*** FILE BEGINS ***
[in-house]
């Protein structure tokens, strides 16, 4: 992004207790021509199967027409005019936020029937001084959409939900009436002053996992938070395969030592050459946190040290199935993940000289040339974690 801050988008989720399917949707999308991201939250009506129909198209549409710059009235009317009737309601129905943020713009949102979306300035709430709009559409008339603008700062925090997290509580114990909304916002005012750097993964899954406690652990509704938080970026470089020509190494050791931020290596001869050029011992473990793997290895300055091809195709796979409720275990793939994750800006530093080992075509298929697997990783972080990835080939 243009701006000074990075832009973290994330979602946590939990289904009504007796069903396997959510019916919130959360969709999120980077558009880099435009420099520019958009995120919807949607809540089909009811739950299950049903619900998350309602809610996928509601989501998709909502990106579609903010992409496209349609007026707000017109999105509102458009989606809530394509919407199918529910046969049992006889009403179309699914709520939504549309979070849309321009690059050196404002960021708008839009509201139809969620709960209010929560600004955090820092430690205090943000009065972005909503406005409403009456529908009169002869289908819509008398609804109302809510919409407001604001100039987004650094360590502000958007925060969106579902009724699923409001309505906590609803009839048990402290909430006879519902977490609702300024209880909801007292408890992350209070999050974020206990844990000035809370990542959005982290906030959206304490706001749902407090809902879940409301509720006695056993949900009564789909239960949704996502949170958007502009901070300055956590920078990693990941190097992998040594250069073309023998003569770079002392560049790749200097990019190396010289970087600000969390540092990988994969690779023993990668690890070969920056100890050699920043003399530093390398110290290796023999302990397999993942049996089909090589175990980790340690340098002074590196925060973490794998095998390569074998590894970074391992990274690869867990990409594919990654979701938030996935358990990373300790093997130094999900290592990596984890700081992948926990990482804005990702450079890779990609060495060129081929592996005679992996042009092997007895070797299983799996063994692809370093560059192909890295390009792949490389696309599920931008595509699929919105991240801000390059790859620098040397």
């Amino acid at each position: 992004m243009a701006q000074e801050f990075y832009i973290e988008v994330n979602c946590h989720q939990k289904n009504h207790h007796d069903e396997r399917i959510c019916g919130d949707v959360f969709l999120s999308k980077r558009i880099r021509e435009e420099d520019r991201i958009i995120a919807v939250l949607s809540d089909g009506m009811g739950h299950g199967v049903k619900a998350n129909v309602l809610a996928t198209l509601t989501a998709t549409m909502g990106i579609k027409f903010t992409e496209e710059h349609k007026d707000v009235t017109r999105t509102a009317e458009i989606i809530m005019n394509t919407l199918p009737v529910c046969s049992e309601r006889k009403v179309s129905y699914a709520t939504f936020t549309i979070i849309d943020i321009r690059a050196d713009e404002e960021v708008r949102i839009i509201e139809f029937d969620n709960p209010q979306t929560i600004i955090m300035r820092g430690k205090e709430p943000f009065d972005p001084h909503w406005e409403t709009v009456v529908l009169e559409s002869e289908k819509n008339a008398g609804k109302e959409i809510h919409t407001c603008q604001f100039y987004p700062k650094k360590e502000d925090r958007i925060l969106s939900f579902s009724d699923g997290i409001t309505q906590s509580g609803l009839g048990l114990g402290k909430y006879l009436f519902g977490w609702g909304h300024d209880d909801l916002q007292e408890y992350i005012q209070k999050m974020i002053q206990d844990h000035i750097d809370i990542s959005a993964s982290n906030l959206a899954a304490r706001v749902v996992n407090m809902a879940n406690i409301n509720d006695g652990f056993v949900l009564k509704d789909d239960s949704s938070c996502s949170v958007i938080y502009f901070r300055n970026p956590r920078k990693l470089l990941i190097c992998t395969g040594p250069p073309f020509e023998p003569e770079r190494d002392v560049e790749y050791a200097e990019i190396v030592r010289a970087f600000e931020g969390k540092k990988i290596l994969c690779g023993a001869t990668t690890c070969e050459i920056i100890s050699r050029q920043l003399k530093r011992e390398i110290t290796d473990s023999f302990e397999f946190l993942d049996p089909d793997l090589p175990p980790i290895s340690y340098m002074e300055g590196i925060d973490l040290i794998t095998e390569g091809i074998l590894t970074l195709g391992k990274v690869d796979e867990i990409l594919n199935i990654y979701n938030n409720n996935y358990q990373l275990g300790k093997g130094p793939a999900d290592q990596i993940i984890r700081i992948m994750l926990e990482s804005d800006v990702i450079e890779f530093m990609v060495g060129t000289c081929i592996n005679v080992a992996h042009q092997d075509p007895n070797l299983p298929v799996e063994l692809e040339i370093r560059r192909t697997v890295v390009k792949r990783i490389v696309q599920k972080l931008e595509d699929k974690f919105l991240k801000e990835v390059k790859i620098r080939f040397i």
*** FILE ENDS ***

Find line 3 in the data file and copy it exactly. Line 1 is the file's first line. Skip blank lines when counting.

């Amino acid at each position: 992004m243009a701006q000074e801050f990075y832009i973290e988008v994330n979602c946590h989720q939990k289904n009504h207790h007796d069903e396997r399917i959510c019916g919130d949707v959360f969709l999120s999308k980077r558009i880099r021509e435009e420099d520019r991201i958009i995120a919807v939250l949607s809540d089909g009506m009811g739950h299950g199967v049903k619900a998350n129909v309602l809610a996928t198209l509601t989501a998709t549409m909502g990106i579609k027409f903010t992409e496209e710059h349609k007026d707000v009235t017109r999105t509102a009317e458009i989606i809530m005019n394509t919407l199918p009737v529910c046969s049992e309601r006889k009403v179309s129905y699914a709520t939504f936020t549309i979070i849309d943020i321009r690059a050196d713009e404002e960021v708008r949102i839009i509201e139809f029937d969620n709960p209010q979306t929560i600004i955090m300035r820092g430690k205090e709430p943000f009065d972005p001084h909503w406005e409403t709009v009456v529908l009169e559409s002869e289908k819509n008339a008398g609804k109302e959409i809510h919409t407001c603008q604001f100039y987004p700062k650094k360590e502000d925090r958007i925060l969106s939900f579902s009724d699923g997290i409001t309505q906590s509580g609803l009839g048990l114990g402290k909430y006879l009436f519902g977490w609702g909304h300024d209880d909801l916002q007292e408890y992350i005012q209070k999050m974020i002053q206990d844990h000035i750097d809370i990542s959005a993964s982290n906030l959206a899954a304490r706001v749902v996992n407090m809902a879940n406690i409301n509720d006695g652990f056993v949900l009564k509704d789909d239960s949704s938070c996502s949170v958007i938080y502009f901070r300055n970026p956590r920078k990693l470089l990941i190097c992998t395969g040594p250069p073309f020509e023998p003569e770079r190494d002392v560049e790749y050791a200097e990019i190396v030592r010289a970087f600000e931020g969390k540092k990988i290596l994969c690779g023993a001869t990668t690890c070969e050459i920056i100890s050699r050029q920043l003399k530093r011992e390398i110290t290796d473990s023999f302990e397999f946190l993942d049996p089909d793997l090589p175990p980790i290895s340690y340098m002074e300055g590196i925060d973490l040290i794998t095998e390569g091809i074998l590894t970074l195709g391992k990274v690869d796979e867990i990409l594919n199935i990654y979701n938030n409720n996935y358990q990373l275990g300790k093997g130094p793939a999900d290592q990596i993940i984890r700081i992948m994750l926990e990482s804005d800006v990702i450079e890779f530093m990609v060495g060129t000289c081929i592996n005679v080992a992996h042009q092997d075509p007895n070797l299983p298929v799996e063994l692809e040339i370093r560059r192909t697997v890295v390009k792949r990783i490389v696309q599920k972080l931008e595509d699929k974690f919105l991240k801000e990835v390059k790859i620098r080939f040397i």